I guess I can see your concern, but I agree with you when you say social media is what you make it. A lot of my own social media practice has come from a brand standpoint, but from a personal perspective, I don’t follow that many people. I especially don’t bother with those who bash someone else’s personal beliefs or political party. If that comes on my radar, and again, and again, I unfollow.

    My twitter use is mostly for business and professional growth. I follow people like you and other real estate agents or I follow a circle of social media and marketing experts because that’s my field. I don’t use it for chit chat very much and to me, if you’re bashing a political stance, it’s chit chat. I tend to use facebook more for friends I actually know or have met.

    I recently went to Social Fresh, a social media conference with some pretty big names in the social media realm. I found it pretty interesting, learned a little, and was motivated a lot. Sometimes you may not learn all that much, but it’s somewhat of a refresher and motivates you to go back home and put what you learned – or were reminded that you know – into practice.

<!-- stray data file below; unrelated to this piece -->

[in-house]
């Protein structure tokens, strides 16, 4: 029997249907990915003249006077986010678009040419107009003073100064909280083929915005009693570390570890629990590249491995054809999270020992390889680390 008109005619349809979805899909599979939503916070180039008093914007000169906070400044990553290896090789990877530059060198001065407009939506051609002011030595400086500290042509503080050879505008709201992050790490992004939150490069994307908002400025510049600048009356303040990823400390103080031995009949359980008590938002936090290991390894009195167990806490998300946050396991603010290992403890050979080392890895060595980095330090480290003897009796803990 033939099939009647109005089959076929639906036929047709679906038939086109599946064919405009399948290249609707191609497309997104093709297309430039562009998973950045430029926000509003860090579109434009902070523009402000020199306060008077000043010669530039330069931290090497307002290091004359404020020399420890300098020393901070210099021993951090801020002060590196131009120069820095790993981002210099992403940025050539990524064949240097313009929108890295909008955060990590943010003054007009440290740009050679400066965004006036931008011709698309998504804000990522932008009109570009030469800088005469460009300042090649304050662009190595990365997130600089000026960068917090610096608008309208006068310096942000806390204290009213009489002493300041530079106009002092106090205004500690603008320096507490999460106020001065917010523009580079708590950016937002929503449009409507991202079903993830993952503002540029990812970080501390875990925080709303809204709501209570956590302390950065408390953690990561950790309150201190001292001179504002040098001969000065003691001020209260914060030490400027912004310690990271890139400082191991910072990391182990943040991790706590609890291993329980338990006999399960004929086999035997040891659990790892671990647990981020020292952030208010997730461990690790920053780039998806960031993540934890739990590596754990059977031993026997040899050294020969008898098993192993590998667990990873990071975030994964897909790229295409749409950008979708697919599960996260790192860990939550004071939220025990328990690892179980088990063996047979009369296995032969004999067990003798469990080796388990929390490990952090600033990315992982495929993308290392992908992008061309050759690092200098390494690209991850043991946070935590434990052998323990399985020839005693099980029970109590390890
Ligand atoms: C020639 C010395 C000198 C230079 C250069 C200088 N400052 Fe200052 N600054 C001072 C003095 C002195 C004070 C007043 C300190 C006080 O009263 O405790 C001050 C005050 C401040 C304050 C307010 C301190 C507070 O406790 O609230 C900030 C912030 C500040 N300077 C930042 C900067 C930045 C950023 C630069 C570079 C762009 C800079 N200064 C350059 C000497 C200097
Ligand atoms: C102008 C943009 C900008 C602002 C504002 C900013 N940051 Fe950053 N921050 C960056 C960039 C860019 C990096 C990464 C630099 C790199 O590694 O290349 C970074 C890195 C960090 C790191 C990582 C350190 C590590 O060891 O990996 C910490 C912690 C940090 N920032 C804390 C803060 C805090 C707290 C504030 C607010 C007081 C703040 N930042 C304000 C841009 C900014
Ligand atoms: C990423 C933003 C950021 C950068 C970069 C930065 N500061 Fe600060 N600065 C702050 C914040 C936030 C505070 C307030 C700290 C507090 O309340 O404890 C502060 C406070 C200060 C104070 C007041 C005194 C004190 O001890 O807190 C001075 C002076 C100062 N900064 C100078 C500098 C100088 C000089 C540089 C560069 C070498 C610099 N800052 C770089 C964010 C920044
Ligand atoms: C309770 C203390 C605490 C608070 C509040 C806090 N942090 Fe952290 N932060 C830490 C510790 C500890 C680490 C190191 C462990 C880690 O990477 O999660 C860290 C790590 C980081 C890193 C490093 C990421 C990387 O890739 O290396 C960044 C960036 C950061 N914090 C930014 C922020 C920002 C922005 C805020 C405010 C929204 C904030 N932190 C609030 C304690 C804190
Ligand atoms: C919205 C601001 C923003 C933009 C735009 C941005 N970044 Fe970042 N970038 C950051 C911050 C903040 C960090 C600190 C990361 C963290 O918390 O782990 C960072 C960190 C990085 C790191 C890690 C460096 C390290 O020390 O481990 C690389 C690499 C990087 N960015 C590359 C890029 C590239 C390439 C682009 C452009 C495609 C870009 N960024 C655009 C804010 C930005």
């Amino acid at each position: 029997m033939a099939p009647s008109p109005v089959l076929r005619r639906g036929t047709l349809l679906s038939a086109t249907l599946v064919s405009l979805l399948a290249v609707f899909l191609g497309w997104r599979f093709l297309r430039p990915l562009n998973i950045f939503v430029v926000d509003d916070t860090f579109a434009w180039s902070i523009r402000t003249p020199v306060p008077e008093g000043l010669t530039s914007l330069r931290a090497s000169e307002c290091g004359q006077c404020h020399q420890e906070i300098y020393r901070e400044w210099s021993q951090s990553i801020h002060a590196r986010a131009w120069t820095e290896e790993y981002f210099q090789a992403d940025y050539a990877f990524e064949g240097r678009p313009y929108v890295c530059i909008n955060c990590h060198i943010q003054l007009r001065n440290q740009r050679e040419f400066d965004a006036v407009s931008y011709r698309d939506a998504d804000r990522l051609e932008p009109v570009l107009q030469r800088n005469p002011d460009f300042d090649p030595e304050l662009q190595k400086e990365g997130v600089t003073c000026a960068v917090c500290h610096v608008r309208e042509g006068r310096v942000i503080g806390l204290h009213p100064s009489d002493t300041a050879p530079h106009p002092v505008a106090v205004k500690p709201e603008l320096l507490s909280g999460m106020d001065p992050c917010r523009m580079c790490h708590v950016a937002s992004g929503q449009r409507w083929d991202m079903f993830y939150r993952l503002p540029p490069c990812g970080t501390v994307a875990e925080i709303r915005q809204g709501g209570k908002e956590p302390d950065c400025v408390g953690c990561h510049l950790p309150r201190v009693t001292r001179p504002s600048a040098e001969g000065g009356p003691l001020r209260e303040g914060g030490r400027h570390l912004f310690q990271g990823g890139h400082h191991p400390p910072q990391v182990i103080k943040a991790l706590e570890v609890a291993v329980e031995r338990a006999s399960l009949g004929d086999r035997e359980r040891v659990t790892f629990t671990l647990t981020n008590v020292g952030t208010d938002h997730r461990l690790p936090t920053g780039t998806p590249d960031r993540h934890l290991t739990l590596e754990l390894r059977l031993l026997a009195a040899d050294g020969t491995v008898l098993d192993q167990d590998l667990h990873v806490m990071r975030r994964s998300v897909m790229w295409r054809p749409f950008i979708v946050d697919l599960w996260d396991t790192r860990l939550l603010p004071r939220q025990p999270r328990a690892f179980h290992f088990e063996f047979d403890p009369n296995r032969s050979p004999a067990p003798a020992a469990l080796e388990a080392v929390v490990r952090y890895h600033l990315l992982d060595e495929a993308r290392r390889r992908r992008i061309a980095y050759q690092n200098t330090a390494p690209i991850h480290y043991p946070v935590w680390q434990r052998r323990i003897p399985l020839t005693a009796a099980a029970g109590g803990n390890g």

From a stream point of view, I try to tweet “nuggets” from the speakers. If I think something was a good point, I’ll tweet it. Hopefully you’ll read it and say “good point.” Then, it might stick with you. Kind of like a good quote. All you’ve got to do is figure out how to use it.

    Just my two cents…

  6. Matthew Rathbun

    March 24, 2010 at 6:53 am

    Unfortunately, I don’t think we’re better than this…

    When Twitter was new there was a sense of civility for most. The groups were small and you were trying to voice an opinion while being sensitive your your small following. Now that it’s larger, any opinion will find a backer. Once most people feel they have support from at least one person – than they feel they are justified and the comments and feedback escalates.

    I think this applies to comment streams too. We’ve all become a bit too familiar with each other.

  7. Gregg Collum

    March 24, 2010 at 7:10 am

    I understand your comments on the social media side of things.I have started to utilize and come into some understanding about the importance of SM. I also agree about not personally attacking someones personal beliefs or affiliations.